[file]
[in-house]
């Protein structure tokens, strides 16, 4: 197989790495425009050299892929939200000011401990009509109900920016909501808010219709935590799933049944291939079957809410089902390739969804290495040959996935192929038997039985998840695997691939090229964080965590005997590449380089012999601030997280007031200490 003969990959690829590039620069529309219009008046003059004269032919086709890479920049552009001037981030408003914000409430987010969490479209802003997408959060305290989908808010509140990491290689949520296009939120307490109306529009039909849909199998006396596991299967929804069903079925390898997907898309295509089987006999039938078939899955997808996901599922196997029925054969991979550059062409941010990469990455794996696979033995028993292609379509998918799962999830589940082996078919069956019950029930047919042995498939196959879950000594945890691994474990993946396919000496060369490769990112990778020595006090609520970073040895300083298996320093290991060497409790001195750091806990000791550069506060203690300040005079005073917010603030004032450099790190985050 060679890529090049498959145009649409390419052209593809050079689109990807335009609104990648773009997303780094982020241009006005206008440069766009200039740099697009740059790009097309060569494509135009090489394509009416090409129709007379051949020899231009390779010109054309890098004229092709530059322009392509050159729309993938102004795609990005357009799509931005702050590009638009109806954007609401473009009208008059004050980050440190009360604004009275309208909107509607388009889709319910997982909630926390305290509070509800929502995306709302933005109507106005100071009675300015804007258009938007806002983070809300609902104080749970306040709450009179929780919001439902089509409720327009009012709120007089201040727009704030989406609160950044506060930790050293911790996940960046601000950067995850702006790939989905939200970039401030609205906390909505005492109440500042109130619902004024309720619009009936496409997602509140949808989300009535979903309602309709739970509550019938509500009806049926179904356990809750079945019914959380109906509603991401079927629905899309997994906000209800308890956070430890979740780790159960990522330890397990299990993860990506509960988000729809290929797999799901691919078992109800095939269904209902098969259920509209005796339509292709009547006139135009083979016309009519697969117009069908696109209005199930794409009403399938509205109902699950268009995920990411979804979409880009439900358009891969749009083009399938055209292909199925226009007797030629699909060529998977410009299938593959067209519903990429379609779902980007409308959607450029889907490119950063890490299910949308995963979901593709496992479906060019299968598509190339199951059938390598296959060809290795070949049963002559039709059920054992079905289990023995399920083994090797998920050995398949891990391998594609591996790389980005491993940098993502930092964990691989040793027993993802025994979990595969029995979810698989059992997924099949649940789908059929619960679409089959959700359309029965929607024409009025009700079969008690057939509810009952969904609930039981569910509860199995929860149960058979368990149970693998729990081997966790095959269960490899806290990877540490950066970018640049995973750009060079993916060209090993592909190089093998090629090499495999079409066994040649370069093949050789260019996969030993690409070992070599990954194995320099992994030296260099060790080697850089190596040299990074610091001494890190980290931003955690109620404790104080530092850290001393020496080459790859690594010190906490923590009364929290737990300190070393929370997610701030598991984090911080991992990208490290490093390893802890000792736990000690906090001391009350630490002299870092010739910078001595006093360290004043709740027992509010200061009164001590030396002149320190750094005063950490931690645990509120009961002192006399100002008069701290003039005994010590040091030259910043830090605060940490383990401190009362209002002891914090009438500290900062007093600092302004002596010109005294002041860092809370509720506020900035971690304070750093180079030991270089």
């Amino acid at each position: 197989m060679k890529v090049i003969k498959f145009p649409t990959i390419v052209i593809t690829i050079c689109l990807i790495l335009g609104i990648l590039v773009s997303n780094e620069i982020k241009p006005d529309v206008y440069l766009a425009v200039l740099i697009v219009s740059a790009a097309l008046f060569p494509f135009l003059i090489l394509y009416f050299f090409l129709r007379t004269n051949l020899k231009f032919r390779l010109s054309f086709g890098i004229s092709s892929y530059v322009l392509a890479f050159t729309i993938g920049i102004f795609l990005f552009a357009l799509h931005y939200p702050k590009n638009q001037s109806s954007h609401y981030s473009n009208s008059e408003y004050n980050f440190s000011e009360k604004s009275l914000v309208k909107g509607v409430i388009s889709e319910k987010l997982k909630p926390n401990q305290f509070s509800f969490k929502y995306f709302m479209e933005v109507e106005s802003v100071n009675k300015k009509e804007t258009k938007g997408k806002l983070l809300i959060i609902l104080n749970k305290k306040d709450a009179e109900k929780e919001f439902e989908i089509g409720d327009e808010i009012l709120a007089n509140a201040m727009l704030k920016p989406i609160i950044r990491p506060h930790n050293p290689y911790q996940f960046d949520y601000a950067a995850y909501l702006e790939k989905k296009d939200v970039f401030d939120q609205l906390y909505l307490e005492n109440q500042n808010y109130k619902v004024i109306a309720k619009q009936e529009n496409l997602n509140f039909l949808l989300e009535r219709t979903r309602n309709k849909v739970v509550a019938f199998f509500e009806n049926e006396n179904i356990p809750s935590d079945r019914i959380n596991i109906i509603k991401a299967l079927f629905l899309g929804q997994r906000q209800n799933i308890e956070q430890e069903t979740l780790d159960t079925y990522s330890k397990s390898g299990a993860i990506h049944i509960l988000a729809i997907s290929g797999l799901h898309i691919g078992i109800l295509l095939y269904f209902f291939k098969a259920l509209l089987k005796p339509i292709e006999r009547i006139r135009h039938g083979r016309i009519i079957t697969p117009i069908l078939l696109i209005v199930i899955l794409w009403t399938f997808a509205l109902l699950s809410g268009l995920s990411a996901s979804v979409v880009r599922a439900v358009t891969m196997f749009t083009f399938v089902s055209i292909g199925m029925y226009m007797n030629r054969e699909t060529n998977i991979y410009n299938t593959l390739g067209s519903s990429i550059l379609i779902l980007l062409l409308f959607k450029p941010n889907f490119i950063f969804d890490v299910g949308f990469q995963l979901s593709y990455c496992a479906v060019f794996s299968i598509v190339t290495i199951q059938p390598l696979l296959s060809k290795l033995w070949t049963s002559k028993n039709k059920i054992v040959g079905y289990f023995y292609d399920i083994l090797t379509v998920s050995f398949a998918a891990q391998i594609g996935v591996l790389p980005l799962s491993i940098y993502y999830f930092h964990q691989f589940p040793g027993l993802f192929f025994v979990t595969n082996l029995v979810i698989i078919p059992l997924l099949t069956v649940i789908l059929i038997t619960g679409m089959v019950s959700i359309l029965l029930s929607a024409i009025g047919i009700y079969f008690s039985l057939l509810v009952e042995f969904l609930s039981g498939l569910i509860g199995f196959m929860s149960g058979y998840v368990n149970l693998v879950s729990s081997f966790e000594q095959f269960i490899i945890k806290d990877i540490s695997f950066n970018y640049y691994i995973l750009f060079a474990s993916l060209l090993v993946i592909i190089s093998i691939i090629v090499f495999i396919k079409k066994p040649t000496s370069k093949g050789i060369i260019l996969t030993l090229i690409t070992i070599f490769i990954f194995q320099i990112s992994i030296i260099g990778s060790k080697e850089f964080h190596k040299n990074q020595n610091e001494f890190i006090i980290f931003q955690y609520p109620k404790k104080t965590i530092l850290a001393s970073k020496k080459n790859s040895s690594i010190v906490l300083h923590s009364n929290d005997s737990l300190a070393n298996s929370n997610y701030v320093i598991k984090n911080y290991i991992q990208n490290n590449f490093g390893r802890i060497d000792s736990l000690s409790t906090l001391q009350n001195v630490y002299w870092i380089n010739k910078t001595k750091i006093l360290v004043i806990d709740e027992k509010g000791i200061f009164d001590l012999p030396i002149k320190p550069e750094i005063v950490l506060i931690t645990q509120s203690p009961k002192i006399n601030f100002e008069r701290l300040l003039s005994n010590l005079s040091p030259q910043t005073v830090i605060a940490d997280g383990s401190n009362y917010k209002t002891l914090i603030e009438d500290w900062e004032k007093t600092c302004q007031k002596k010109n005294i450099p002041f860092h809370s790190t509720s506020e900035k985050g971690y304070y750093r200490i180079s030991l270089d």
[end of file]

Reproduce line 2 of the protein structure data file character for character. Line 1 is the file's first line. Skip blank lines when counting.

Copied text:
């Protein structure tokens, strides 16, 4: 197989790495425009050299892929939200000011401990009509109900920016909501808010219709935590799933049944291939079957809410089902390739969804290495040959996935192929038997039985998840695997691939090229964080965590005997590449380089012999601030997280007031200490 003969990959690829590039620069529309219009008046003059004269032919086709890479920049552009001037981030408003914000409430987010969490479209802003997408959060305290989908808010509140990491290689949520296009939120307490109306529009039909849909199998006396596991299967929804069903079925390898997907898309295509089987006999039938078939899955997808996901599922196997029925054969991979550059062409941010990469990455794996696979033995028993292609379509998918799962999830589940082996078919069956019950029930047919042995498939196959879950000594945890691994474990993946396919000496060369490769990112990778020595006090609520970073040895300083298996320093290991060497409790001195750091806990000791550069506060203690300040005079005073917010603030004032450099790190985050 060679890529090049498959145009649409390419052209593809050079689109990807335009609104990648773009997303780094982020241009006005206008440069766009200039740099697009740059790009097309060569494509135009090489394509009416090409129709007379051949020899231009390779010109054309890098004229092709530059322009392509050159729309993938102004795609990005357009799509931005702050590009638009109806954007609401473009009208008059004050980050440190009360604004009275309208909107509607388009889709319910997982909630926390305290509070509800929502995306709302933005109507106005100071009675300015804007258009938007806002983070809300609902104080749970306040709450009179929780919001439902089509409720327009009012709120007089201040727009704030989406609160950044506060930790050293911790996940960046601000950067995850702006790939989905939200970039401030609205906390909505005492109440500042109130619902004024309720619009009936496409997602509140949808989300009535979903309602309709739970509550019938509500009806049926179904356990809750079945019914959380109906509603991401079927629905899309997994906000209800308890956070430890979740780790159960990522330890397990299990993860990506509960988000729809290929797999799901691919078992109800095939269904209902098969259920509209005796339509292709009547006139135009083979016309009519697969117009069908696109209005199930794409009403399938509205109902699950268009995920990411979804979409880009439900358009891969749009083009399938055209292909199925226009007797030629699909060529998977410009299938593959067209519903990429379609779902980007409308959607450029889907490119950063890490299910949308995963979901593709496992479906060019299968598509190339199951059938390598296959060809290795070949049963002559039709059920054992079905289990023995399920083994090797998920050995398949891990391998594609591996790389980005491993940098993502930092964990691989040793027993993802025994979990595969029995979810698989059992997924099949649940789908059929619960679409089959959700359309029965929607024409009025009700079969008690057939509810009952969904609930039981569910509860199995929860149960058979368990149970693998729990081997966790095959269960490899806290990877540490950066970018640049995973750009060079993916060209090993592909190089093998090629090499495999079409066994040649370069093949050789260019996969030993690409070992070599990954194995320099992994030296260099060790080697850089190596040299990074610091001494890190980290931003955690109620404790104080530092850290001393020496080459790859690594010190906490923590009364929290737990300190070393929370997610701030598991984090911080991992990208490290490093390893802890000792736990000690906090001391009350630490002299870092010739910078001595006093360290004043709740027992509010200061009164001590030396002149320190750094005063950490931690645990509120009961002192006399100002008069701290003039005994010590040091030259910043830090605060940490383990401190009362209002002891914090009438500290900062007093600092302004002596010109005294002041860092809370509720506020900035971690304070750093180079030991270089």